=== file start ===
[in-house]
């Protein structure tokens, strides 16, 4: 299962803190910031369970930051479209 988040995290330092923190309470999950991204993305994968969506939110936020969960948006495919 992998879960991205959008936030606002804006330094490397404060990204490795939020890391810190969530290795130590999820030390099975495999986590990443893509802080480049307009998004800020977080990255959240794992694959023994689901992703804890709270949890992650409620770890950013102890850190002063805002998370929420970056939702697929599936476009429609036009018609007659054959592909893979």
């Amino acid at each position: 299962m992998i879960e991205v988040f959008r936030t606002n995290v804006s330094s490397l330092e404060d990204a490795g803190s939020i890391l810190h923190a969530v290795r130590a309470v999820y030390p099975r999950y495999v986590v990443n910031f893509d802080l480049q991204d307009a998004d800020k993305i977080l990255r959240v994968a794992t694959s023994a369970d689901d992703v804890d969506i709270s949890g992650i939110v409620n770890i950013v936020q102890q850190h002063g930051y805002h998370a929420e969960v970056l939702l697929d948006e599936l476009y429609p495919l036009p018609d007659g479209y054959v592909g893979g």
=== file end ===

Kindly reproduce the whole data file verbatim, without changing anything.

[in-house]
């Protein structure tokens, strides 16, 4: 299962803190910031369970930051479209 988040995290330092923190309470999950991204993305994968969506939110936020969960948006495919 992998879960991205959008936030606002804006330094490397404060990204490795939020890391810190969530290795130590999820030390099975495999986590990443893509802080480049307009998004800020977080990255959240794992694959023994689901992703804890709270949890992650409620770890950013102890850190002063805002998370929420970056939702697929599936476009429609036009018609007659054959592909893979």
């Amino acid at each position: 299962m992998i879960e991205v988040f959008r936030t606002n995290v804006s330094s490397l330092e404060d990204a490795g803190s939020i890391l810190h923190a969530v290795r130590a309470v999820y030390p099975r999950y495999v986590v990443n910031f893509d802080l480049q991204d307009a998004d800020k993305i977080l990255r959240v994968a794992t694959s023994a369970d689901d992703v804890d969506i709270s949890g992650i939110v409620n770890i950013v936020q102890q850190h002063g930051y805002h998370a929420e969960v970056l939702l697929d948006e599936l476009y429609p495919l036009p018609d007659g479209y054959v592909g893979g």